A common not-for-profit query is – do charities pay tax? In short, it depends on whether the income in question is solely for charitable purposes.

Charities are not fully exempt from paying tax, but there are several relief rules in place with the intention of maximising the value of their work.

For the tax year 2022-2023, tax relief for charities and their donors was almost £6.0bn, up 8% year-on-year, according to government statistics.

That includes:

  • £2.4 billion relief of business rates
  • £1.6 billion in Gift Aid paid to charities at the basic income tax rate
  • £740 million in Gift Aid paid at the higher rate
  • £790 million inheritance tax relief

Read on for our charity tax relief guide, including information about how Gift Aid works for donors in the UK. We’ll explain the rules around charity donations tax relief.

Charity tax relief

As mentioned, charities do not pay tax on most forms of income if they are using those specific funds for charitable purposes. This is called charitable expenditure.

They can also claim back tax already deducted, for example on Gift Aid donations and bank interest.

This includes tax on donations, profits from trading, rental or investment income, profits when selling or disposing of property or shares – and buying property.

There are different tax relief rules for community amateur sports clubs.

Do charities pay corporation tax?

In general, charities are exempt from paying corporation tax in the UK. However, there is an exception to this rule:

  • The exemption applies to income and capital gains related to their charitable purposes – this means income generated from activities directly serving their charitable aims wouldn’t incur corporation tax
  • So if a charity engages in activities outside their charitable purposes, the income generated from those activities may be subject to corporation tax

Examples include commercial trading ventures not directly linked to their core mission or earning excessive profits unrelated to their charitable goals.

Charity tax rules

Regarding income not used for charitable purposes, UK charities must pay tax. 

This is called non-charitable expenditure. Charities also pay tax on dividends received from companies in the UK before 6 April 2016 and any profits from developing land or property.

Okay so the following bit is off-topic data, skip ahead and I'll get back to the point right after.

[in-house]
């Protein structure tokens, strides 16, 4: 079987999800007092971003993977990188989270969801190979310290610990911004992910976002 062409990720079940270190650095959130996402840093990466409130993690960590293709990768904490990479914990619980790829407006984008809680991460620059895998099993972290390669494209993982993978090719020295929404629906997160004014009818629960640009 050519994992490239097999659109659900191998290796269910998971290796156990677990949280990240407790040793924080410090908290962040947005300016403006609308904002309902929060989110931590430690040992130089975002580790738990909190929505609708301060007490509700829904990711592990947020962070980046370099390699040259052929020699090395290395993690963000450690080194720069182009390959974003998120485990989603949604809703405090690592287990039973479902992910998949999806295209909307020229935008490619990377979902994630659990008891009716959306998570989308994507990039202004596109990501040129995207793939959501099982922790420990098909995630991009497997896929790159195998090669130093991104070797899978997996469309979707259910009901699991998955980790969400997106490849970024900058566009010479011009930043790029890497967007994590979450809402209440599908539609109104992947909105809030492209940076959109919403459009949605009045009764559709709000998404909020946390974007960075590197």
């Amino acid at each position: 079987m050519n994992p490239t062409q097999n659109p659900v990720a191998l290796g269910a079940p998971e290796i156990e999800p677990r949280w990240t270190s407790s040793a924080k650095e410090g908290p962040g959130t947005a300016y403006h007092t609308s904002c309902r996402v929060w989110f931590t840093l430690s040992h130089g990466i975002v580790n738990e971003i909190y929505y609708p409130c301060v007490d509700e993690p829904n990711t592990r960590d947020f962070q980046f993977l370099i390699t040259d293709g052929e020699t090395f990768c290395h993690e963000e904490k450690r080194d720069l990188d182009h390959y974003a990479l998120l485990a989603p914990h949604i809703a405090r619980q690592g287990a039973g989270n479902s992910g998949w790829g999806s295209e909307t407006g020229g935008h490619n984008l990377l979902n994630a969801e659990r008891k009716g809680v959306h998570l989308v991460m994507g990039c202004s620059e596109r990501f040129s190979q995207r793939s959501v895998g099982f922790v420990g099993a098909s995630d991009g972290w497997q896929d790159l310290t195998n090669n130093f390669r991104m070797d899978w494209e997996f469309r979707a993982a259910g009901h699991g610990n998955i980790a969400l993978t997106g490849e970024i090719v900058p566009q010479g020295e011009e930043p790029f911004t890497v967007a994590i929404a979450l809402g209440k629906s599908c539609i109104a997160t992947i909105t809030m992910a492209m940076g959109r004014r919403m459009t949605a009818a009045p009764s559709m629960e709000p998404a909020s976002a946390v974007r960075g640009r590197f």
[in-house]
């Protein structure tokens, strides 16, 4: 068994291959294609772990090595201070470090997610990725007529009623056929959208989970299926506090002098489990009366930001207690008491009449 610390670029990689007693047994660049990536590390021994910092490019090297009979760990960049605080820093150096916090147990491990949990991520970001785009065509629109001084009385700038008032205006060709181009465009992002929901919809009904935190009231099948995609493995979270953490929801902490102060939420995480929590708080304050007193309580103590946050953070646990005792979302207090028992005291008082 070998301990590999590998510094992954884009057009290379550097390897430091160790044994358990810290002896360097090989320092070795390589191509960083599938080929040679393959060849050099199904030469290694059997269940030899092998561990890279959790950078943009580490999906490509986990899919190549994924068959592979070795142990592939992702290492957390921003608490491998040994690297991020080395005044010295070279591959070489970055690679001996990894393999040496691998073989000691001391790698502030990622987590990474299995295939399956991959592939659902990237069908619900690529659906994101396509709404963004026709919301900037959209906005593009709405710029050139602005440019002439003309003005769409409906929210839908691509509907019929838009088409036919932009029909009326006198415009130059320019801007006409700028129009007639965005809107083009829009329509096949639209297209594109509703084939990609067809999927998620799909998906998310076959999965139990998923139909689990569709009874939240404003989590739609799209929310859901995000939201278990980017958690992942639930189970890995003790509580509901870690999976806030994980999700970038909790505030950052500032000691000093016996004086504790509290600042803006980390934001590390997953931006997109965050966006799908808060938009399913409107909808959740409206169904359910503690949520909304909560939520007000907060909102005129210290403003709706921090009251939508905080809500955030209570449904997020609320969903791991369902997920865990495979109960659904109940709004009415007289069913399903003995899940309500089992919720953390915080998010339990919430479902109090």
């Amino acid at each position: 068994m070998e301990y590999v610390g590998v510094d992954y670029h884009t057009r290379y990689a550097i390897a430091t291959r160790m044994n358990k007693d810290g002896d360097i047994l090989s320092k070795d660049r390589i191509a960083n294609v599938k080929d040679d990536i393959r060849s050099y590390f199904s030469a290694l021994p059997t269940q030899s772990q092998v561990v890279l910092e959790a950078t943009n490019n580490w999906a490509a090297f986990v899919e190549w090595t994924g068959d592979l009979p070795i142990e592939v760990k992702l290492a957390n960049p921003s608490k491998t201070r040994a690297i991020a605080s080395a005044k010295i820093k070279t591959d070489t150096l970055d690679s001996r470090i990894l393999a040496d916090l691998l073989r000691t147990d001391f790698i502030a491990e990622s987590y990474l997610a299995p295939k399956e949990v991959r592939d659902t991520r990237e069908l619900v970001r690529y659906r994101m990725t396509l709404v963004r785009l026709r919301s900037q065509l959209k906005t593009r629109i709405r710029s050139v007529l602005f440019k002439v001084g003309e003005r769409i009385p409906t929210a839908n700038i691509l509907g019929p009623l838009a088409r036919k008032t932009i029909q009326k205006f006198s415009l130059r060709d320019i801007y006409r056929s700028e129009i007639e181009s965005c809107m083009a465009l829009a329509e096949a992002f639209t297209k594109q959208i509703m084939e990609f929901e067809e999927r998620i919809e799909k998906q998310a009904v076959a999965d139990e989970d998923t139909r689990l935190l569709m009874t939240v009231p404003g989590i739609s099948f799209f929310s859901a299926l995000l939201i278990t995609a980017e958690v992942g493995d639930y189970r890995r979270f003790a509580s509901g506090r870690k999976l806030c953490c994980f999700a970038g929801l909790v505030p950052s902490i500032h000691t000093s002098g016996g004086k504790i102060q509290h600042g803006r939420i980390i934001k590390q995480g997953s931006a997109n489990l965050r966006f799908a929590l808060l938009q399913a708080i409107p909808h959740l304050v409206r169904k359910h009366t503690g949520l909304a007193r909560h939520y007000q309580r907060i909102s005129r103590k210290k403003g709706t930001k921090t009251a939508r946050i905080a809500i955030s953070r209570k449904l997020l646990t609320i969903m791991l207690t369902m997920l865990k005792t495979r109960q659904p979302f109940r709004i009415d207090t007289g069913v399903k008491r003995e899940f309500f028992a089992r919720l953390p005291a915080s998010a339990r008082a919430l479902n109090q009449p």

Charities pay business rates on non-domestic buildings. However, they also receive an 80% discount and local councils may top this up with a discretionary relief, so that charities don’t pay anything.

In terms of making purchases, special rules for charities include paying 5% VAT on:

  • Fuel and power if they’re for residential accommodation, such as a care home
  • Charitable non-business activities e.g. free daycare
  • Small-scale use

Here is a government guide on what qualifies for VAT relief. There are also various conditions stipulating whether charities can pay a zero VAT rate when buying a range of services – for example, to advertise with the purpose of getting donations.

Charities must register for VAT if the total value of everything they sell that’s not exempt from tax is more than £85,000 per year.

Gift Aid tax relief

Gift Aid is a government scheme in the UK that lets charities boost the value of donations at no extra cost to donors.

  • When making a donation using Gift Aid, they confirm their UK taxpayer status and that they haven’t claimed tax relief elsewhere
  • The charity can then claim an extra 25p for every £1 donated, effectively reclaiming the basic rate of income tax from the government
  • Higher-rate taxpayers can claim additional tax relief on Gift Aid for the difference between their tax rate and the basic one (currently 20%)

Of course, the charity needs to be registered with HMRC to participate in Gift Aid and keep accurate records of the donations. And they must use the additional income for charitable purposes.

Final thoughts: Do charities pay tax?

The charity tax relief mentioned in this article is correct at the time of writing. But tax relief for charities is not necessarily fixed permanently.

For example, organisations such as the Charity Tax Group lobby the government with a view to seeing sufficient relief made available.

For more information on tax rules and regulations, take a look at our blog. We have an explainer on ways for businesses to pay less VAT, for example.

We also explain how tax on rental income works and have written a guide on R&D tax credits ready to read.

Recently, we discussed whether or not there is a new side hustle tax law on second jobs, such as selling goods on platforms including eBay and Vinted.

We are Accountants East London, with over 30 years experience and offering fixed prices – if you need any help with your taxes, look no further. For a free, no-obligation chat or any more information, please contact us.